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Bright and Dusty Things

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Album Review

In 1999, Stephen Vitiello was given a residency on the 91st floor of the World Trade Center (tower one). Gazing at the lights of New York City, he decided he wanted to translate sights into sound. To do so he simply used a photocell to record the luminosity of various points around him and through the windows. A computer assigned sound parameters to the collected data. This interesting process could have generated arid music if applied to the letter. Luckily, Vitiello had something else in mind. He treated the "Light Readings" (the title of three tracks on this CD) as sound sources. He played with them, arranged them, and sculpted them into beautiful sound art pieces. In the studio he used the photocell to improvise with other musicians, waving it around the mixing desk and instruments. The guests include rock guitarist David Tronzo and Pauline Oliveros on accordion (she also appeared on the composer's debut CD, The Light of Falling Cars). All the resulting music is stamped with the influence of the Deep Listening guru. Vitiello tweaked the music after the fact to create an album with a peaceful flow and a sense of purpose that doesn't impose itself. Even though it is still there, you can completely forget about the process and immerse yourself in the music. The composer keeps things simple, tasteful, and ambient, highlighting the players before his own work. Bright & Dusty Things was one of the best, most profoundly moving albums of 2001, regardless of the unsuspected terrorist attack on the World Trade Center that shortly followed its release. ~ François Couture, Rovi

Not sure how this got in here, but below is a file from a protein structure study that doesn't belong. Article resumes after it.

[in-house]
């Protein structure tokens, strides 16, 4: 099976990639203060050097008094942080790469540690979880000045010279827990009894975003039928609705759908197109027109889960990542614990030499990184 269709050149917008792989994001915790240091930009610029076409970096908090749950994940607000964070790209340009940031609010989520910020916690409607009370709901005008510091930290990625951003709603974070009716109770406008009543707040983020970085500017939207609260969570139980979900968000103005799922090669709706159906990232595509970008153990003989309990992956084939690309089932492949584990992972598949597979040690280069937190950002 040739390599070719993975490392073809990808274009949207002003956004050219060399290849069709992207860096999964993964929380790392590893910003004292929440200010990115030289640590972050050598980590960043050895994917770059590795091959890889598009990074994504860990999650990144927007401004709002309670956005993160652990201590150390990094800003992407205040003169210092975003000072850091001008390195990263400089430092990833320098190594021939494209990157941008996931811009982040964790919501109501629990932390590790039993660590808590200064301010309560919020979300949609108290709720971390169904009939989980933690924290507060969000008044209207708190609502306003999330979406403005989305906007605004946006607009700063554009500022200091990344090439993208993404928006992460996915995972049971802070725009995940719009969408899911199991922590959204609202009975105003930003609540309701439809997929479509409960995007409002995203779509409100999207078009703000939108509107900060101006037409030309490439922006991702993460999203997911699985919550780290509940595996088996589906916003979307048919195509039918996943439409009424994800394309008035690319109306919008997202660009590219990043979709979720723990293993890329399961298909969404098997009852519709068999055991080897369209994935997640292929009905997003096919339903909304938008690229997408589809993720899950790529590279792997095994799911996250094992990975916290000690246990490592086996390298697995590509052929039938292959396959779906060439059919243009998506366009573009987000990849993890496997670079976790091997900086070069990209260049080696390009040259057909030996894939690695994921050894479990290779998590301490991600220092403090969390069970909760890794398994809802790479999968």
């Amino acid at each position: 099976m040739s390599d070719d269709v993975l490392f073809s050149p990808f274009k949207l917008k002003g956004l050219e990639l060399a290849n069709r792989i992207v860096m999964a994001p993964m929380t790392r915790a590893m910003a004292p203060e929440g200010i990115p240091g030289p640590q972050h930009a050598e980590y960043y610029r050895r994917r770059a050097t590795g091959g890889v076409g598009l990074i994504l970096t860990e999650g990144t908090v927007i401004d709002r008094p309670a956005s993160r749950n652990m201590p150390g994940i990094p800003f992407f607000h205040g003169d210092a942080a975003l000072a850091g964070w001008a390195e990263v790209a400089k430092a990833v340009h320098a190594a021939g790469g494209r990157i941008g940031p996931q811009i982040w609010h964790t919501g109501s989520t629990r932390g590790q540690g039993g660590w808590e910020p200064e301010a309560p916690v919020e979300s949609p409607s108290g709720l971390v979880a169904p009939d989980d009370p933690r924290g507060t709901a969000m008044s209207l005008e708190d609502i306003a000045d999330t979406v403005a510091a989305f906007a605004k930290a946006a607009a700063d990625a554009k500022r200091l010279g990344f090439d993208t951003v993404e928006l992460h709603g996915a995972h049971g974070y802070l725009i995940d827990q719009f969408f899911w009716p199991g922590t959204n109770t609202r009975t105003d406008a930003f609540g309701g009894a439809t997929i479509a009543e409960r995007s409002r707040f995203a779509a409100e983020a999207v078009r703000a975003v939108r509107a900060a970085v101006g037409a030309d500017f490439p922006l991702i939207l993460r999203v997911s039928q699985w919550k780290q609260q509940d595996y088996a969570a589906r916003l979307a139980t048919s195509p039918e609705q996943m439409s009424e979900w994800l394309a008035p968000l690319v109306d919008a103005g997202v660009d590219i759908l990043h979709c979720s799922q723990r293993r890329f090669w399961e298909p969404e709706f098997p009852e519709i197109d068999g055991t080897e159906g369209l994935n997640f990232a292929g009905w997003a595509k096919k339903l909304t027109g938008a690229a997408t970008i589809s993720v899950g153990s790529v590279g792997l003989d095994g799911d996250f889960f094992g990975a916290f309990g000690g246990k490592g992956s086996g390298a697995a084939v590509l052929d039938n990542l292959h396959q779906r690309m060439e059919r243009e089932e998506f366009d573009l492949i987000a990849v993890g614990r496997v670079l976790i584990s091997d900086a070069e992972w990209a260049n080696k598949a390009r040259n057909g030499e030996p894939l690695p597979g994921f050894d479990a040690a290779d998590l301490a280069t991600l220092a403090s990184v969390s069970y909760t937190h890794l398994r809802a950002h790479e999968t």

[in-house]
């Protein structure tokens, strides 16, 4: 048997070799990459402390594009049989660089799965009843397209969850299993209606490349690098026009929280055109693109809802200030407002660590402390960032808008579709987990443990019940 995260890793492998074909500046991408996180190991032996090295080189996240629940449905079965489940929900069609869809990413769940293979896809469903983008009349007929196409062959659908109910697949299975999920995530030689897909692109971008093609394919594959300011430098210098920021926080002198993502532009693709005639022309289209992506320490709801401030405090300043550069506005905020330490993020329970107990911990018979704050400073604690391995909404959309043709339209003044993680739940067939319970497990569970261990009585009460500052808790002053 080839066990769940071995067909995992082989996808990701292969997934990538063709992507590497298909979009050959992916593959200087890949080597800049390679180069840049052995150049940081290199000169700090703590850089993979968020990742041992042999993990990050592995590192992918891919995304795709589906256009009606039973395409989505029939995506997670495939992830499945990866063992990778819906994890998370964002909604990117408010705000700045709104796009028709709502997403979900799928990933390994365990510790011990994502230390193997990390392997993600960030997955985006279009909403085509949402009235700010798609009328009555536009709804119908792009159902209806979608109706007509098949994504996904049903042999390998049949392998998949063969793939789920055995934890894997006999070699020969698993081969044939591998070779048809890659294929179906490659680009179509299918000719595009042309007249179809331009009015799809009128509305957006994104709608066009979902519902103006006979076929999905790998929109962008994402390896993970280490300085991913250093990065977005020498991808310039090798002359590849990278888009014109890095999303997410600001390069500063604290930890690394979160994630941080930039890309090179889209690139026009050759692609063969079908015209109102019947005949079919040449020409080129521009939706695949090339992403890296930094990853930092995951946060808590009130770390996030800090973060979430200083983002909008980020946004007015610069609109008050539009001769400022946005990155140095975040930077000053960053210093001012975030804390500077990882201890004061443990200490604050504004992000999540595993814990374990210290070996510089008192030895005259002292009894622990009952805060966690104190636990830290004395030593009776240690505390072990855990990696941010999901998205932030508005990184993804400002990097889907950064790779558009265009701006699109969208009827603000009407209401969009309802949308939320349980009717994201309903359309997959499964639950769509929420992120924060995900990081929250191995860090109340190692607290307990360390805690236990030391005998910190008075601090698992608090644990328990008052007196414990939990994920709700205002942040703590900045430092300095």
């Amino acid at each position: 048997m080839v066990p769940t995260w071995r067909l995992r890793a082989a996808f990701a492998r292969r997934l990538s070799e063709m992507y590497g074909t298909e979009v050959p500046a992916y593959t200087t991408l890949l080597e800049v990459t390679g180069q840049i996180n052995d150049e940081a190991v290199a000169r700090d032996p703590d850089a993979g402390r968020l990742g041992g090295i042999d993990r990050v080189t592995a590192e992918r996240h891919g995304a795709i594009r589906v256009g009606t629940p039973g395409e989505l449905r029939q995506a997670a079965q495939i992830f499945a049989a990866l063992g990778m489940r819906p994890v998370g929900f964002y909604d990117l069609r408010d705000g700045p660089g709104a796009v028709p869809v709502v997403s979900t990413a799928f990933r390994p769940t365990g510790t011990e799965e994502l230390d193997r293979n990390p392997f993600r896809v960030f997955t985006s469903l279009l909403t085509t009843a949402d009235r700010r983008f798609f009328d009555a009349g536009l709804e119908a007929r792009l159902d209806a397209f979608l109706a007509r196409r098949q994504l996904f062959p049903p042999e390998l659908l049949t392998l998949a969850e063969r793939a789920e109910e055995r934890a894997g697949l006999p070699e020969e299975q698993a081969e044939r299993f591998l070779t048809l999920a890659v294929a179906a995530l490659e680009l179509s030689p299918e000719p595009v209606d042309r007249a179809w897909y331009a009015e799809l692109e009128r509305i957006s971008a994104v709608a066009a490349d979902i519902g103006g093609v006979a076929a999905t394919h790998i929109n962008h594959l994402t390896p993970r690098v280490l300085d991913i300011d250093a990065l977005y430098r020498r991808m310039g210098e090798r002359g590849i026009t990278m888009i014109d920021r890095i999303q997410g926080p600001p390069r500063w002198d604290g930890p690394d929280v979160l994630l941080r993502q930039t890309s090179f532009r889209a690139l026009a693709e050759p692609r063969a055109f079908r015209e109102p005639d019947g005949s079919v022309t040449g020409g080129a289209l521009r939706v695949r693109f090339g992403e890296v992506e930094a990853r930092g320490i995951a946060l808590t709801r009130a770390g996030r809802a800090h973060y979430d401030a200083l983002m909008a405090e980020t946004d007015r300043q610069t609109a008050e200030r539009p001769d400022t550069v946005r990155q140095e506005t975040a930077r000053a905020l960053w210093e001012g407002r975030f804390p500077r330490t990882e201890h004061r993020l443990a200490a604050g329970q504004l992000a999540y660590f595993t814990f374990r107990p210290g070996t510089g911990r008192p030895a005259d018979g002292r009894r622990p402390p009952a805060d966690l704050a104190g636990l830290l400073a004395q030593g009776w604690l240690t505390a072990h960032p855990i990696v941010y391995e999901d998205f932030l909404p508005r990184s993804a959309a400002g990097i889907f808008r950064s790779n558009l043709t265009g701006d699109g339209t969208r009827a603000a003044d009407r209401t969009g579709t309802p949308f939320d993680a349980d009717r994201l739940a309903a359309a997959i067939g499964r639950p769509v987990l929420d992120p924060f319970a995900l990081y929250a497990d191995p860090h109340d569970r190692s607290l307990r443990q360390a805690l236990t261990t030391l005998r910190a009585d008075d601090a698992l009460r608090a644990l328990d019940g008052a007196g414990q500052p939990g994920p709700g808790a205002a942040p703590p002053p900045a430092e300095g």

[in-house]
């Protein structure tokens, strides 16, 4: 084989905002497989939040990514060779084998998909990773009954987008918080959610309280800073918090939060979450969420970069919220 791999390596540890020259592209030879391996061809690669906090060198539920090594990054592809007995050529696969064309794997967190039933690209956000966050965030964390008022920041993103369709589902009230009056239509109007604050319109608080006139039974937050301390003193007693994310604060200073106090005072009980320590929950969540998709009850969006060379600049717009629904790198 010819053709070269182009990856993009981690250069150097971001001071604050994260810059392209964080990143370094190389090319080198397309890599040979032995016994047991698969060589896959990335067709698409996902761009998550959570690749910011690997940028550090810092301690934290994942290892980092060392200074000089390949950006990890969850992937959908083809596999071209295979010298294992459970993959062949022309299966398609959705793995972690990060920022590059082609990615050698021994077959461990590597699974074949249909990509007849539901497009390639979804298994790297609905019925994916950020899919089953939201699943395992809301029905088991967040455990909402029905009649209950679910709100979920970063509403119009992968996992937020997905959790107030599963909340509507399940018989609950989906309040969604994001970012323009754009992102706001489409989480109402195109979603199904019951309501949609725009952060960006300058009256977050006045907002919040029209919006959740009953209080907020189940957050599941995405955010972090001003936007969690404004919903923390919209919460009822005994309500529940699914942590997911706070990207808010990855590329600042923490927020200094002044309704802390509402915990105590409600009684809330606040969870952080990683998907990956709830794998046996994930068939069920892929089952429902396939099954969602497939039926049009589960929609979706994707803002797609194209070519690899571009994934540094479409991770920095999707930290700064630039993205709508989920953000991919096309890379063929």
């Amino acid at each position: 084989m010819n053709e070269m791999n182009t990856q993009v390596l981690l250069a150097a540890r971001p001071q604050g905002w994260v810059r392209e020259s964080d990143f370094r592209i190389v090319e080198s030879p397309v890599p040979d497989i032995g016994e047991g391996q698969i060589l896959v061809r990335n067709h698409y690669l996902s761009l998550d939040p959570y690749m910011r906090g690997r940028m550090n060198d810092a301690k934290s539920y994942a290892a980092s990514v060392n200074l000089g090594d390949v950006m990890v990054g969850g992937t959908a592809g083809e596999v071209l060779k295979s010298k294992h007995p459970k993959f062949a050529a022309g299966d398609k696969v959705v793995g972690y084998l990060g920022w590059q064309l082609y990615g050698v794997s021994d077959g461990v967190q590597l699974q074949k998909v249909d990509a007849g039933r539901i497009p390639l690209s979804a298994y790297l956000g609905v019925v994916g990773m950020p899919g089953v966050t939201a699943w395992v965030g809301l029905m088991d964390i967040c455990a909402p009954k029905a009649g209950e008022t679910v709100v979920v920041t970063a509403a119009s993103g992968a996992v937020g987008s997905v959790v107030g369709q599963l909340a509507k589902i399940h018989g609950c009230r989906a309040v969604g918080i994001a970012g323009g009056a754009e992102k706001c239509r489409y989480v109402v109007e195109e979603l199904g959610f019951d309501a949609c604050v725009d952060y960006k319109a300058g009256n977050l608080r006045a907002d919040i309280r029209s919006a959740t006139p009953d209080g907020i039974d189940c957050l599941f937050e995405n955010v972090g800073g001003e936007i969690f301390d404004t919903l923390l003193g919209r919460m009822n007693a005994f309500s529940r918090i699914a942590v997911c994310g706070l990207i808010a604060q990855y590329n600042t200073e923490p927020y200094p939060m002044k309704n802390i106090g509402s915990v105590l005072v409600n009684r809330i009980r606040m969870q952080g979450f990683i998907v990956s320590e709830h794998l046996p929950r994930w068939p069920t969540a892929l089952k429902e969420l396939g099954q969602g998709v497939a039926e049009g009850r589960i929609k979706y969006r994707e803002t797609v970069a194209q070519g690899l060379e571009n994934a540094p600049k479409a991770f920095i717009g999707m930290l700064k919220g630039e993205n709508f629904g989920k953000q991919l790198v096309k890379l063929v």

Genre: Electronic

Years Active: '90s, '00s

A sound artist based in New York City, Stephen Vitiello started in music as an electric guitarist. His encounter with video artist Nam June Paik propelled him into a different world. Collaborations with Pauline Oliveros, Scanner, and Frances-Marie Uitti helped him gain recognition, but he is mostly known for his photocell recordings of the World Trade Center, for which he enjoyed (although the word seems out of place) some media attention following the terrorist attack of September 11, 2001. Vitiello's...
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Bright and Dusty Things, Stephen Vitiello
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